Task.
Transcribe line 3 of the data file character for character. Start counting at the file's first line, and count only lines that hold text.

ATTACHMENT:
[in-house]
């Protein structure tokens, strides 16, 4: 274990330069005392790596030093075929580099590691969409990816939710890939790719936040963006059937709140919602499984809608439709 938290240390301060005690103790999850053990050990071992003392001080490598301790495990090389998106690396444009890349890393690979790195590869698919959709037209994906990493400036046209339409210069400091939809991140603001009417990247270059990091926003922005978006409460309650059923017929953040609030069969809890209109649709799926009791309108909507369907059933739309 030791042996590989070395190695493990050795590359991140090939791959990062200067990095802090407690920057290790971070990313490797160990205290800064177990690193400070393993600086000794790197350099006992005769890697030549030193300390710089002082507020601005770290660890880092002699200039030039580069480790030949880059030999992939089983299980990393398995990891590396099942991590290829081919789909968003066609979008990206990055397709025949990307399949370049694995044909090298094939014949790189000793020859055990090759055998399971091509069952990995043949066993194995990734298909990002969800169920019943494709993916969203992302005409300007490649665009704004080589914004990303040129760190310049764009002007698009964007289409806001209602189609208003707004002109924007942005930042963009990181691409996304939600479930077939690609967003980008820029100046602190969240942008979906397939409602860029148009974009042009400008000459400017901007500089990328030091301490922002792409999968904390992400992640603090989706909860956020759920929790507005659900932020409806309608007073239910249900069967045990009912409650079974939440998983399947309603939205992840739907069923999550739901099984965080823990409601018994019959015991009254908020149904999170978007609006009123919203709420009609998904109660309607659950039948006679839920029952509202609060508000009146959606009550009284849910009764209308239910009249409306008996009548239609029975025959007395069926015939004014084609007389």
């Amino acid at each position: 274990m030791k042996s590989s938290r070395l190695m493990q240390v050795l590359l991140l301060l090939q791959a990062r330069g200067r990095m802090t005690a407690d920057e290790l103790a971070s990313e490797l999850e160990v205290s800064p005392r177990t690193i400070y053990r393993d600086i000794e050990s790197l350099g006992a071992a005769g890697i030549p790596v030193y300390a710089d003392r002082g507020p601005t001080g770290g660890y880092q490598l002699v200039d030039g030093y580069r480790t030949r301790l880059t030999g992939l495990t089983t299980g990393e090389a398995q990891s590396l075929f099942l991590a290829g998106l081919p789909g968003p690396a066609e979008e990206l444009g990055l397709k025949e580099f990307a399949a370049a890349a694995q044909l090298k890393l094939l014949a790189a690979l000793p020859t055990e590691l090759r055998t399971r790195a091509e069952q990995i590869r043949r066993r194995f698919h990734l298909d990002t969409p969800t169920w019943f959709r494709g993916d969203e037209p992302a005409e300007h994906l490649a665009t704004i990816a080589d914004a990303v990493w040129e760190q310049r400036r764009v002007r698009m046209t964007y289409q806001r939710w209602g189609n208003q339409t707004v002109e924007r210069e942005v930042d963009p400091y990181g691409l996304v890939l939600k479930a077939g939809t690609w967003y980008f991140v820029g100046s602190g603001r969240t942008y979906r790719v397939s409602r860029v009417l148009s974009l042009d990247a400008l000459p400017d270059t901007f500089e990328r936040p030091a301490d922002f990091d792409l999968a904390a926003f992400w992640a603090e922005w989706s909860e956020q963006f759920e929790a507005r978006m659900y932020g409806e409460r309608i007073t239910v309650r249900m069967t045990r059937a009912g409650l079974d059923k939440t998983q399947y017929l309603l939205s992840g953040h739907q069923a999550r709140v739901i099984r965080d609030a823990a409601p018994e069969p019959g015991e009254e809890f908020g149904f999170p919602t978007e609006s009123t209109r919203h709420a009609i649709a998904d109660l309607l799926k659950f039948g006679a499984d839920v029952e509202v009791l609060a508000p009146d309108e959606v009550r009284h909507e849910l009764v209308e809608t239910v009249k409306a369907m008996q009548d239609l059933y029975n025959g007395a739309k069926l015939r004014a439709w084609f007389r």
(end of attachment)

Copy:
């Amino acid at each position: 274990m030791k042996s590989s938290r070395l190695m493990q240390v050795l590359l991140l301060l090939q791959a990062r330069g200067r990095m802090t005690a407690d920057e290790l103790a971070s990313e490797l999850e160990v205290s800064p005392r177990t690193i400070y053990r393993d600086i000794e050990s790197l350099g006992a071992a005769g890697i030549p790596v030193y300390a710089d003392r002082g507020p601005t001080g770290g660890y880092q490598l002699v200039d030039g030093y580069r480790t030949r301790l880059t030999g992939l495990t089983t299980g990393e090389a398995q990891s590396l075929f099942l991590a290829g998106l081919p789909g968003p690396a066609e979008e990206l444009g990055l397709k025949e580099f990307a399949a370049a890349a694995q044909l090298k890393l094939l014949a790189a690979l000793p020859t055990e590691l090759r055998t399971r790195a091509e069952q990995i590869r043949r066993r194995f698919h990734l298909d990002t969409p969800t169920w019943f959709r494709g993916d969203e037209p992302a005409e300007h994906l490649a665009t704004i990816a080589d914004a990303v990493w040129e760190q310049r400036r764009v002007r698009m046209t964007y289409q806001r939710w209602g189609n208003q339409t707004v002109e924007r210069e942005v930042d963009p400091y990181g691409l996304v890939l939600k479930a077939g939809t690609w967003y980008f991140v820029g100046s602190g603001r969240t942008y979906r790719v397939s409602r860029v009417l148009s974009l042009d990247a400008l000459p400017d270059t901007f500089e990328r936040p030091a301490d922002f990091d792409l999968a904390a926003f992400w992640a603090e922005w989706s909860e956020q963006f759920e929790a507005r978006m659900y932020g409806e409460r309608i007073t239910v309650r249900m069967t045990r059937a009912g409650l079974d059923k939440t998983q399947y017929l309603l939205s992840g953040h739907q069923a999550r709140v739901i099984r965080d609030a823990a409601p018994e069969p019959g015991e009254e809890f908020g149904f999170p919602t978007e609006s009123t209109r919203h709420a009609i649709a998904d109660l309607l799926k659950f039948g006679a499984d839920v029952e509202v009791l609060a508000p009146d309108e959606v009550r009284h909507e849910l009764v209308e809608t239910v009249k409306a369907m008996q009548d239609l059933y029975n025959g007395a739309k069926l015939r004014a439709w084609f007389r």